You Won’t Catch El Faro’s Miguel Hernandez Smelling Like Garlic After Work

"Some people have been coming here for 30, 40 years and know the menu better than me."Photo: Melissa Hom
Miguel Hernandez has been a fixture at El Faro since before he could legally drink (his uncle Jose was a bartender there for twenty years, and Hernandez would visit regularly from his native Spain). Five years ago, when he finally moved to New York, Hernandez took a job as a server. Now he splits his time between working the floor and serving margaritas and sangrias from behind his uncle’s old bar. He’s studying for a career in hospitality management; we thought we’d ask him what it’s like working in one of the city’s most timeless (and fragrant) restaurants before he graduates.

Do you still get regulars from when this part of the West Village was heavily Spanish?
Some people have been coming here for 30, 40 years and know the menu better than me. This couple told me their family had been coming here for four generations, and I didn’t believe them. One night I see them all come in; the guy said, “We had our first date here; we got married; this is my son, this is my grandson…”

You’re from Galicia. Do you find this food just like back home?
I find it totally different. I’m used to my grandmother’s cooking.

Do other Spaniards share their opinions?
Sometimes you get, “You should get a different ham and cheese because it doesn’t taste like it does in Spain.” We’re not in Spain.

What’s the secret to a good sangria?
We just use fruit, ice, sugar, seltzer water, a little rum or brandy, and the cheapest wine you can get. With all that stuff in it, why would you use an expensive wine?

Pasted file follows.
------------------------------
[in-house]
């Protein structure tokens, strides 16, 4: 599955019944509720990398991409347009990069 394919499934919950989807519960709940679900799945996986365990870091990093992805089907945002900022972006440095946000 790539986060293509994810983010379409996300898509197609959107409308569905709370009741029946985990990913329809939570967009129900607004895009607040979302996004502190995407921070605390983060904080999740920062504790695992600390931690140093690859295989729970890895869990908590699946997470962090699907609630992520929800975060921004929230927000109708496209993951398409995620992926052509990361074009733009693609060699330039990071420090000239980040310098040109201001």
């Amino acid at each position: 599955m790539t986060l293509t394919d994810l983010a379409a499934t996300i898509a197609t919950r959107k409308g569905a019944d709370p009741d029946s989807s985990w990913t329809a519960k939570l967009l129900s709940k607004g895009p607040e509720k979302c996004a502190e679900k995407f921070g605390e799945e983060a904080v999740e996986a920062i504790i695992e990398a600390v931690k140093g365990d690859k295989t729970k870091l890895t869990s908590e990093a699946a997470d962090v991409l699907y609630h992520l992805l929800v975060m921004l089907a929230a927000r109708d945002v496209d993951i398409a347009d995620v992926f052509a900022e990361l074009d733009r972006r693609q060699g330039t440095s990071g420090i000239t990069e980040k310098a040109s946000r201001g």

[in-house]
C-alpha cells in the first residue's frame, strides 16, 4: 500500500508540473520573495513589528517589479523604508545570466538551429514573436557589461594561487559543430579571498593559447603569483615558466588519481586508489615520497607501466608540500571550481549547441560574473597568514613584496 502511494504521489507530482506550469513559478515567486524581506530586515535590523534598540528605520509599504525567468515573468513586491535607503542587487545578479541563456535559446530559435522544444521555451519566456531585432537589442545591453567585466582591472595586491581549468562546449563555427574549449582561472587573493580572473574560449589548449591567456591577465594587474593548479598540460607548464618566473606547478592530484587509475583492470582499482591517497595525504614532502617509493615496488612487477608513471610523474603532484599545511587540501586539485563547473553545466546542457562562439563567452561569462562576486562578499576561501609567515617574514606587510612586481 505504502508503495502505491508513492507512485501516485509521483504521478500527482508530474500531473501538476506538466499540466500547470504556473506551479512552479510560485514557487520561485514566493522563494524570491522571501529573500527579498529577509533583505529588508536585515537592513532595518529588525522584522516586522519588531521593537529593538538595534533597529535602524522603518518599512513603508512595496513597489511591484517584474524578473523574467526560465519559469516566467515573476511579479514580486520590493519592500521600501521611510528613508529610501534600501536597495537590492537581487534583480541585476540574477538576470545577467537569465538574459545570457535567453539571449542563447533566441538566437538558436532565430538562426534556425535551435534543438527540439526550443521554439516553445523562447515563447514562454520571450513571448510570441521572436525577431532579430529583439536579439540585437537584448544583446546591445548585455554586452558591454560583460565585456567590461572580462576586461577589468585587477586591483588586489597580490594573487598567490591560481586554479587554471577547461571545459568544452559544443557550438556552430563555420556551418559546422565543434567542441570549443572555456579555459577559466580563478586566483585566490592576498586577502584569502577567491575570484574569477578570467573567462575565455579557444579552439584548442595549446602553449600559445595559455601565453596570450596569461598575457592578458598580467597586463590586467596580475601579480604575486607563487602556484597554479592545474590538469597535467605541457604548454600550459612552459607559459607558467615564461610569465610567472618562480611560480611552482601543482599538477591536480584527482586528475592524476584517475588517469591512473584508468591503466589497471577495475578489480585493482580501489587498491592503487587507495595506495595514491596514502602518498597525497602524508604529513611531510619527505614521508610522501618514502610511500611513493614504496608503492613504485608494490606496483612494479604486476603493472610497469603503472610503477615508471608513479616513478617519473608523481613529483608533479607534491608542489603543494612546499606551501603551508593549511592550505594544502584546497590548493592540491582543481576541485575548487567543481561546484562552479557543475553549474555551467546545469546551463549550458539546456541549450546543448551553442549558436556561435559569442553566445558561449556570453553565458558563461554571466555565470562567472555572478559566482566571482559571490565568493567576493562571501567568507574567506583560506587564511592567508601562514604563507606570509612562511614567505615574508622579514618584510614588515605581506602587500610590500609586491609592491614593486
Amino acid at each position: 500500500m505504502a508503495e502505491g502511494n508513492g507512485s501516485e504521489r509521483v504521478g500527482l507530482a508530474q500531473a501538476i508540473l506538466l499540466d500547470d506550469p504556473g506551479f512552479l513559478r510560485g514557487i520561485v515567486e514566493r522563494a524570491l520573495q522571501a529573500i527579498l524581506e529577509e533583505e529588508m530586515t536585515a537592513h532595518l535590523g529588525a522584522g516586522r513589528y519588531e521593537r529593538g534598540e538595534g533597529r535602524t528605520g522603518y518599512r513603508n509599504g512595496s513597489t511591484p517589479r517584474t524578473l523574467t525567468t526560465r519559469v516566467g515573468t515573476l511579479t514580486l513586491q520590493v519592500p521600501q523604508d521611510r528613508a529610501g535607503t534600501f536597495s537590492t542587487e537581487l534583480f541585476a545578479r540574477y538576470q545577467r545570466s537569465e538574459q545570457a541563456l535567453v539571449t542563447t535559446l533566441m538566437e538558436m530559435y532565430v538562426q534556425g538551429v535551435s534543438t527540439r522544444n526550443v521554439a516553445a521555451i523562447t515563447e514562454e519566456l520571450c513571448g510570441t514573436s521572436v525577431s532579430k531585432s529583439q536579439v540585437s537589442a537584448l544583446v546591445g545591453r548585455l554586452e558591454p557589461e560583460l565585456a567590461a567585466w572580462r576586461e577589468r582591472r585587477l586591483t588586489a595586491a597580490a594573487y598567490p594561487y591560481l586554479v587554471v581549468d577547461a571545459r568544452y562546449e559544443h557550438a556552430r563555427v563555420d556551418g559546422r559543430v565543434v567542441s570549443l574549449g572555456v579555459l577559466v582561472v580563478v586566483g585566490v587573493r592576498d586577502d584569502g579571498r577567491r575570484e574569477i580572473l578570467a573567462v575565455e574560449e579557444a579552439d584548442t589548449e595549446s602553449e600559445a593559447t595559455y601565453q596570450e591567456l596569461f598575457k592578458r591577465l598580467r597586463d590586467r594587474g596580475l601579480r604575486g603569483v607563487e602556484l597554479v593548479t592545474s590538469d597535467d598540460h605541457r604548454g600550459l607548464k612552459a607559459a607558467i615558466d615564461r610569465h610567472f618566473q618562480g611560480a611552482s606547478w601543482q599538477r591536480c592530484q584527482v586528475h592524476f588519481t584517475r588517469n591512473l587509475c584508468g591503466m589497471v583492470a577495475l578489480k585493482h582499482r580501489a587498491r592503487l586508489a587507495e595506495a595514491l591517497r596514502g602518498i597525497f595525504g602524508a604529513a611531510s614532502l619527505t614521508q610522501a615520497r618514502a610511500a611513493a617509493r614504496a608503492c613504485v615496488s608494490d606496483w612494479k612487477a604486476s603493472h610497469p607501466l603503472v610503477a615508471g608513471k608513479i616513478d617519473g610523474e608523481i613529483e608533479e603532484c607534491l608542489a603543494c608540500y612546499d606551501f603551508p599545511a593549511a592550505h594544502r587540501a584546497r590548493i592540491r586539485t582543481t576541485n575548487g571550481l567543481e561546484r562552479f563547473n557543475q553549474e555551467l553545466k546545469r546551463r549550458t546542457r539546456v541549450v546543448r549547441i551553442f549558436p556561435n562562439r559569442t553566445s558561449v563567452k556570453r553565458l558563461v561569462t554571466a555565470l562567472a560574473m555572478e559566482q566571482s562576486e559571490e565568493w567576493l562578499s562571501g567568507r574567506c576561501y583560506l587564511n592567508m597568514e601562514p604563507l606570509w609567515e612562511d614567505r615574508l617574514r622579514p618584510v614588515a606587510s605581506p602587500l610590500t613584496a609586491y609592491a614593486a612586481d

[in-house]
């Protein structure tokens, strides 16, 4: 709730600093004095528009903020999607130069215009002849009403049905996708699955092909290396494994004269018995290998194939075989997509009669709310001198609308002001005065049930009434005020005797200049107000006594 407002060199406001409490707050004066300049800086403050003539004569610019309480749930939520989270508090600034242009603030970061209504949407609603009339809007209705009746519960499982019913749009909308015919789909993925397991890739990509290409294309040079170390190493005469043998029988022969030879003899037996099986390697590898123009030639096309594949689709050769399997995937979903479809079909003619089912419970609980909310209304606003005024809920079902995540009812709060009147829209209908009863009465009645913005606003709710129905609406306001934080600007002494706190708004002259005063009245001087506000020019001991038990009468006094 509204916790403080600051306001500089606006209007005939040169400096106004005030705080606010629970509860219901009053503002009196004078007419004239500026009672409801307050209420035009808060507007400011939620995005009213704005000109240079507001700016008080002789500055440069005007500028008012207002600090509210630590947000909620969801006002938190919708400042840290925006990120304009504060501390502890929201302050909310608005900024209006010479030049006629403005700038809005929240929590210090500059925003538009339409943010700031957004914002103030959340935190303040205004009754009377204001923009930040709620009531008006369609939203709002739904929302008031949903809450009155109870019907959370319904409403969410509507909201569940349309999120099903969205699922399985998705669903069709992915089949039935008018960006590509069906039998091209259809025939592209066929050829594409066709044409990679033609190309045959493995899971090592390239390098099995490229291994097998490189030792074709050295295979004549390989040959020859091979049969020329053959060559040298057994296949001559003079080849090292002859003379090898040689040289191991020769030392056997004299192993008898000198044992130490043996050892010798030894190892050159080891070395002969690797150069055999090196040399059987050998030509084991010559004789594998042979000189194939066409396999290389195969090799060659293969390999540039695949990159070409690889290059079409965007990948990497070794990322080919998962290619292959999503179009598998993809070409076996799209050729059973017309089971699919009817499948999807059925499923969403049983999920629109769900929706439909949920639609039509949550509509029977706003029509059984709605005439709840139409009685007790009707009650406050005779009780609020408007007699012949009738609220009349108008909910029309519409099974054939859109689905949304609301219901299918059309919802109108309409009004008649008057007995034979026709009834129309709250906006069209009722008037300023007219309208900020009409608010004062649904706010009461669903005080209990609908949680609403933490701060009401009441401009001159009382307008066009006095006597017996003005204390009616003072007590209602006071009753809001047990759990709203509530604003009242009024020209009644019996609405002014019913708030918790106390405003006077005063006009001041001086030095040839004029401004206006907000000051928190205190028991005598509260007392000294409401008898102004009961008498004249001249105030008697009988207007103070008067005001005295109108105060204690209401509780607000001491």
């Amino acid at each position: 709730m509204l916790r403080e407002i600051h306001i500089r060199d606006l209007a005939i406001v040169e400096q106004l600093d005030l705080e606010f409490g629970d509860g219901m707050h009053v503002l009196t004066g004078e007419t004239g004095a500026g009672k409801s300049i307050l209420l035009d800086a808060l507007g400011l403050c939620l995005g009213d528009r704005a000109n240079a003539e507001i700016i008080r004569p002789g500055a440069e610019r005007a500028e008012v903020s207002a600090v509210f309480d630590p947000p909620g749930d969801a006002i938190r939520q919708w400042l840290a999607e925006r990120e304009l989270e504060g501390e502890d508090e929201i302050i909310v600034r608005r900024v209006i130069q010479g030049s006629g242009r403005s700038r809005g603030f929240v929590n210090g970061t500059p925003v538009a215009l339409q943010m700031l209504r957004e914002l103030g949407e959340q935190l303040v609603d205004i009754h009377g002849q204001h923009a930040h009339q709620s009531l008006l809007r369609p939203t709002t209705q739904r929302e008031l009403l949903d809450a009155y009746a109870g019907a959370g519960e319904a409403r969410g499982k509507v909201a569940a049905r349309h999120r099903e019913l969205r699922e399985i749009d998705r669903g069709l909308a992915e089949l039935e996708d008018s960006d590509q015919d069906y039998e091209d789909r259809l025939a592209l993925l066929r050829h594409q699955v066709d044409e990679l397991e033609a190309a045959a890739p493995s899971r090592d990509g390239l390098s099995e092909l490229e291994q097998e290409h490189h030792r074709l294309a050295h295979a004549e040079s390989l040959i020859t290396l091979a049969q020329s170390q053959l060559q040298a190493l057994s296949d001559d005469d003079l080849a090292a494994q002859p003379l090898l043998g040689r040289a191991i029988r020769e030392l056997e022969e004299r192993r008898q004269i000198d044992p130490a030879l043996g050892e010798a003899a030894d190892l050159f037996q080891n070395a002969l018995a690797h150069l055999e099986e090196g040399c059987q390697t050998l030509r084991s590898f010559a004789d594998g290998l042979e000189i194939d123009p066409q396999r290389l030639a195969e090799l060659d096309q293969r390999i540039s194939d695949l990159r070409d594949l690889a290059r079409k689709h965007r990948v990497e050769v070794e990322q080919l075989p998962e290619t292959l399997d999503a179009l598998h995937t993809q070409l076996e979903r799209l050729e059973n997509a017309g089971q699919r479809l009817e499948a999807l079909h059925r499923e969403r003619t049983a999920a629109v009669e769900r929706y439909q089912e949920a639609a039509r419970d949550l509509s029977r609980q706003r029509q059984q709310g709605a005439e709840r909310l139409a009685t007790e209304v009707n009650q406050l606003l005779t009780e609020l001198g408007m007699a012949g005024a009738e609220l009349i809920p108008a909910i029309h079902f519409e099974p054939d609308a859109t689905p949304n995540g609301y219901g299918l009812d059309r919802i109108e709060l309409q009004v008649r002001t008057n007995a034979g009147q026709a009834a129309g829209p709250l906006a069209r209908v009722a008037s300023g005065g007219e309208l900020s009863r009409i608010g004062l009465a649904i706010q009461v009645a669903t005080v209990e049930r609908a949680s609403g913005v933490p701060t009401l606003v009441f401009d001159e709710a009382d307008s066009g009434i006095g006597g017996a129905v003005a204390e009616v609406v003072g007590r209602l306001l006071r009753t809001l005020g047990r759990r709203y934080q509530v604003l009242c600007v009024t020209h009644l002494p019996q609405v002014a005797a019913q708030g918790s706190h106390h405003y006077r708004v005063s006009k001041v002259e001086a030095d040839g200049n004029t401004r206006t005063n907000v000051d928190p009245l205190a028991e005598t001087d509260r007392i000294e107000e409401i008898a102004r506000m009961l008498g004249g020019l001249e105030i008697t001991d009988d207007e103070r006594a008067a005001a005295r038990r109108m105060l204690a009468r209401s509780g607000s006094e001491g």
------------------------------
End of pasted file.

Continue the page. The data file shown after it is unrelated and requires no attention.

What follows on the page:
You work the floor as well as the bar. Which do you prefer?
You need a lot more patience [at the bar]. People come in and they tell you their whole life and you have to stay there and listen. That’s where your tip comes from.

You can smell the garlic almost before you walk into El Faro. Ever get sick of it?
We throw garlic on everything. I’m surprised there’s no garlic in the sangria. People are like, “It smells good.” It smells good because you don’t spend eight hours a day here!

How do you make sure you don’t reek of it when you leave work to hang out with friends?
I wrap my clothes. I’ve gotten comments a couple of times.

Your corner, Greenwich and Horatio, gets a lot of traffic from transvestite streetwalkers. Do they ever spill into the restaurant?
There used to be many more of them. Two of them came in here once asking to use the restroom, but that’s about it.

How bad does the wait get?
The worst time to come is Fridays and Saturdays, 7:30 p.m. to 8 p.m. It’ll be at least 45 minutes to an hour; bigger parties maybe a bit more. We try to take reservations up until about 8 p.m., but after that you just come in. Otherwise people get upset about the fact that they have a reservation and their table isn’t ready. —Daniel Maurer